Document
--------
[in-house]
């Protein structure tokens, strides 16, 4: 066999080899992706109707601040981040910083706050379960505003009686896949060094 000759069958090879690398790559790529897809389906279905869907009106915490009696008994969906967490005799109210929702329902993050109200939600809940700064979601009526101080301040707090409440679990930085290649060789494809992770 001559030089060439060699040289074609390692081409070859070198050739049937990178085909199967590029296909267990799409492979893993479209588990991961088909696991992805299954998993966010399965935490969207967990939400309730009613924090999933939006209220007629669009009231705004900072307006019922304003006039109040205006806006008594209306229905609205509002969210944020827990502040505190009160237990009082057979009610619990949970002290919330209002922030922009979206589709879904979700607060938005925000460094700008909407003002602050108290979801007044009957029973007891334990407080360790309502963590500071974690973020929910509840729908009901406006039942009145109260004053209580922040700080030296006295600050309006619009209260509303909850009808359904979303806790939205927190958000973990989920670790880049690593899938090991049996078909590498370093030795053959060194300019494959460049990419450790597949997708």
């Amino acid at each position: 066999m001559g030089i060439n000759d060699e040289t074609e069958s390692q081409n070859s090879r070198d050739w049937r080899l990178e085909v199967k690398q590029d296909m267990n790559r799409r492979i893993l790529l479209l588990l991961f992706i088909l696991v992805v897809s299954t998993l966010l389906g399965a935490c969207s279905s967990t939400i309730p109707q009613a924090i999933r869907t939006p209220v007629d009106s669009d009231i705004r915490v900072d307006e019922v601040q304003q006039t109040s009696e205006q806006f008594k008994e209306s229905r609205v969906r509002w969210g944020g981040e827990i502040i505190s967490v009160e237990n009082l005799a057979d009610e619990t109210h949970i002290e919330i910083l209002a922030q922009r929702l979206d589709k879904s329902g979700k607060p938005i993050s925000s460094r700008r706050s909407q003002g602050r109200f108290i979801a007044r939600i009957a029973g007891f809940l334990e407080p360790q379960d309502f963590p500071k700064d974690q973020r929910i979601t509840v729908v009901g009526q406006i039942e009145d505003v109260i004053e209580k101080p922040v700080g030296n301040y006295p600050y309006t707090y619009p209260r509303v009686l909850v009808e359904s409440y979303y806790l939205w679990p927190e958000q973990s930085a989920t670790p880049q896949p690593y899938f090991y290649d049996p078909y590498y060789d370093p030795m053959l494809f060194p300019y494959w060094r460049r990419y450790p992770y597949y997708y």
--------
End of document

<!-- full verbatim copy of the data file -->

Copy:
[in-house]
């Protein structure tokens, strides 16, 4: 066999080899992706109707601040981040910083706050379960505003009686896949060094 000759069958090879690398790559790529897809389906279905869907009106915490009696008994969906967490005799109210929702329902993050109200939600809940700064979601009526101080301040707090409440679990930085290649060789494809992770 001559030089060439060699040289074609390692081409070859070198050739049937990178085909199967590029296909267990799409492979893993479209588990991961088909696991992805299954998993966010399965935490969207967990939400309730009613924090999933939006209220007629669009009231705004900072307006019922304003006039109040205006806006008594209306229905609205509002969210944020827990502040505190009160237990009082057979009610619990949970002290919330209002922030922009979206589709879904979700607060938005925000460094700008909407003002602050108290979801007044009957029973007891334990407080360790309502963590500071974690973020929910509840729908009901406006039942009145109260004053209580922040700080030296006295600050309006619009209260509303909850009808359904979303806790939205927190958000973990989920670790880049690593899938090991049996078909590498370093030795053959060194300019494959460049990419450790597949997708």
């Amino acid at each position: 066999m001559g030089i060439n000759d060699e040289t074609e069958s390692q081409n070859s090879r070198d050739w049937r080899l990178e085909v199967k690398q590029d296909m267990n790559r799409r492979i893993l790529l479209l588990l991961f992706i088909l696991v992805v897809s299954t998993l966010l389906g399965a935490c969207s279905s967990t939400i309730p109707q009613a924090i999933r869907t939006p209220v007629d009106s669009d009231i705004r915490v900072d307006e019922v601040q304003q006039t109040s009696e205006q806006f008594k008994e209306s229905r609205v969906r509002w969210g944020g981040e827990i502040i505190s967490v009160e237990n009082l005799a057979d009610e619990t109210h949970i002290e919330i910083l209002a922030q922009r929702l979206d589709k879904s329902g979700k607060p938005i993050s925000s460094r700008r706050s909407q003002g602050r109200f108290i979801a007044r939600i009957a029973g007891f809940l334990e407080p360790q379960d309502f963590p500071k700064d974690q973020r929910i979601t509840v729908v009901g009526q406006i039942e009145d505003v109260i004053e209580k101080p922040v700080g030296n301040y006295p600050y309006t707090y619009p209260r509303v009686l909850v009808e359904s409440y979303y806790l939205w679990p927190e958000q973990s930085a989920t670790p880049q896949p690593y899938f090991y290649d049996p078909y590498y060789d370093p030795m053959l494809f060194p300019y494959w060094r460049r990419y450790p992770y597949y997708y």